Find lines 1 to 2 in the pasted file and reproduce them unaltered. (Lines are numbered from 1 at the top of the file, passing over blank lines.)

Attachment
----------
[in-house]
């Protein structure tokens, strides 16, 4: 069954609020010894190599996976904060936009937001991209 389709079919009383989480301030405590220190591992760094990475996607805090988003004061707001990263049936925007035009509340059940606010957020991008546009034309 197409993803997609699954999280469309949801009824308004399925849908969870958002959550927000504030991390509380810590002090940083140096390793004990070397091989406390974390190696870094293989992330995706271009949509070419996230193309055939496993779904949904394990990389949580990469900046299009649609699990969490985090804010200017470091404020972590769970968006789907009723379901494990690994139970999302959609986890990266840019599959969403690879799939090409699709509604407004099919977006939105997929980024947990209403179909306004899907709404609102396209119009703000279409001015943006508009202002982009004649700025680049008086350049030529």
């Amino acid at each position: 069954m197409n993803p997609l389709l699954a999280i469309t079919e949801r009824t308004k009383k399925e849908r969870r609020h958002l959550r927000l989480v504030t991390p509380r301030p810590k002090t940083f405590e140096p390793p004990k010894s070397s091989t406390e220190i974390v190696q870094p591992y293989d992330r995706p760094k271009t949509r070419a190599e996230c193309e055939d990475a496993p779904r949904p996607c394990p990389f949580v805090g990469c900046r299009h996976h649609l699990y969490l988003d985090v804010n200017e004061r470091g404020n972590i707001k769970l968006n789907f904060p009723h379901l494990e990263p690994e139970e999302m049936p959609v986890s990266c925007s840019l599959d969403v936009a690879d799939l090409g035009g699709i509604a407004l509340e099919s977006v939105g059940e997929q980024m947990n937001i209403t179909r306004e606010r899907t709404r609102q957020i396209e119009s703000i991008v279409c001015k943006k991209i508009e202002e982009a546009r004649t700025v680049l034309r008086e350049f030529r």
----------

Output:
[in-house]
């Protein structure tokens, strides 16, 4: 069954609020010894190599996976904060936009937001991209 389709079919009383989480301030405590220190591992760094990475996607805090988003004061707001990263049936925007035009509340059940606010957020991008546009034309 197409993803997609699954999280469309949801009824308004399925849908969870958002959550927000504030991390509380810590002090940083140096390793004990070397091989406390974390190696870094293989992330995706271009949509070419996230193309055939496993779904949904394990990389949580990469900046299009649609699990969490985090804010200017470091404020972590769970968006789907009723379901494990690994139970999302959609986890990266840019599959969403690879799939090409699709509604407004099919977006939105997929980024947990209403179909306004899907709404609102396209119009703000279409001015943006508009202002982009004649700025680049008086350049030529």